Hattiesburg Public School District Associate Superintendent Jimmy Hopkins says he didn't want to go when he was drafted during the Vietnam War.
was teaching at the time, and he
felt it unfair that he
should be called to serve.
says those two years of service overseas instilled in him a desire for public service that he
still feels today.
"That sense of focused purpose I got in the military developed a sense of yearning," Hopkins
"It cultivated a call for public service that I already had deep within me."
is one of three finalists for the job of HPSD superintendent, a position that was vacated by Annie Wimbish in June.
Hopkins has been an educator for 39 years - 27 of them with Hattiesburg Public Schools.
The last six months he's been serving as interim superintendent while the board looks for Wimbish's replacement.
"I want to be superintendent of the Hattiesburg Public School District because I love the school district," he said.
"I've been a part of it for a long time.
I want to be able to use the vast resources in this community to make this district a very effective learning place."
has a passion for education.
remembers when he
first job as a secondary English teacher in the Meridian Public School District
He was on a committee that helped develop a stringent writing proficiency test for the district - before Mississippi had a statewide English test for students.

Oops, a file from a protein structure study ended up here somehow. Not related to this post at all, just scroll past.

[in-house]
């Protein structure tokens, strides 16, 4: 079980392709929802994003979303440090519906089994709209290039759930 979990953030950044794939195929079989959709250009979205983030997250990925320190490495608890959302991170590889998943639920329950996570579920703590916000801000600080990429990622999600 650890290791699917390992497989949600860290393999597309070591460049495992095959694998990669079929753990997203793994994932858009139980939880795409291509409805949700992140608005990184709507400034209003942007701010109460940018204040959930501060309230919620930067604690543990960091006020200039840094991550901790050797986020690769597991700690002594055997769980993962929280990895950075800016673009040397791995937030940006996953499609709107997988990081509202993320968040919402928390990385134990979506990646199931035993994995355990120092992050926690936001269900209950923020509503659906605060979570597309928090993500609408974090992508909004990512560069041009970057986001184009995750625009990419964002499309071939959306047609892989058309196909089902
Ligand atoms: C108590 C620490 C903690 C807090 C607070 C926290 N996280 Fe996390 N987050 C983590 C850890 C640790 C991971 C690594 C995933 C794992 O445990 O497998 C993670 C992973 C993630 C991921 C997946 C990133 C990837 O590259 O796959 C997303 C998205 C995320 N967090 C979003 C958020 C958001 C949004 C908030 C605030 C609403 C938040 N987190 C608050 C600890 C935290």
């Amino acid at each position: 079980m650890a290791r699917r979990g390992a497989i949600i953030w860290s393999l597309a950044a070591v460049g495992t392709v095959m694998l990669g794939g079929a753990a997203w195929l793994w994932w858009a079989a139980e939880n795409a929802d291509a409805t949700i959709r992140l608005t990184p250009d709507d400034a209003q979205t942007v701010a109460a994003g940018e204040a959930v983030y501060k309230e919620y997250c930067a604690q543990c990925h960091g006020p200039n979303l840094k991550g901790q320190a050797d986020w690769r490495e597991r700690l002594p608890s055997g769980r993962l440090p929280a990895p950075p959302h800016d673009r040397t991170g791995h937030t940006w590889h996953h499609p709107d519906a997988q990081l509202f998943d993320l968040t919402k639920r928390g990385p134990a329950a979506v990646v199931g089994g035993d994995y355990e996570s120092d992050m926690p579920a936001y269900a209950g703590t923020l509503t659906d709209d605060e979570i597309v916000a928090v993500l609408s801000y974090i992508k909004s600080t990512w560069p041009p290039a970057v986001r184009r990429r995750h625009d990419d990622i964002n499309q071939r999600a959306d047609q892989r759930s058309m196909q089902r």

"I took on my entire load of six classes, and all my kids passed that test," he
"The milestone was getting kids excited about writing."
Hopkins also remembers when he was assistant superintendent of HPSD, and the district was implementing its desegregation plan in the late 1980s.
is still interested in teacher recruitment and retention.
oversees the district's Teacher Induction Academy, which provides support to new teachers.
Stability of the teaching staff is just one of the factors that Hopkins
sees as contributing to a balanced district as a whole - and to a deep-rooted community.
"You have to be aware of the role a school district plays in the growth and progress of a community," he
"What happens in the schools impacts the stability of the community.
Schools play a vital role in maintaining the stability of the social order in a community."
brings a wealth of experience to the district.
He spent 11 years teaching in the Meridian Public School District before becoming a principal for two years at the Piney Woods Country Life School.
Then in 1984 he took a job as co-principal for curriculum and instruction at Hattiesburg High School for two years, before becoming assistant superintendent of the district for 13 years.
He's been associate superintendent of the district since 1999.
says being with HPSD
for so long has given him a familiarity with the district.
"I have well-established community relationships and a full working knowledge of the school district's operations," he
Margaret Hull, HPSD personnel specialist, has had Hopkins as a boss for four years.
Director of Student Services Deborah Martin has known Hopkins
for 18 years.
"I view him as a person who is trustworthy, loyal and diligent," she
"I think he'll make a wonderful superintendent."
Hopkins has several goals in mind, if he becomes superintendent.
"I want to maintain focus, maintain academic progress and maintain community involvement," he
"I want to maintain public confidence and be transparent in the process."
also wants to make sure he
keeps the public informed.
"Always let the community know what we're doing, how we're doing it and how it can participate," he
At the root of it all, it comes back to school and community for Hopkins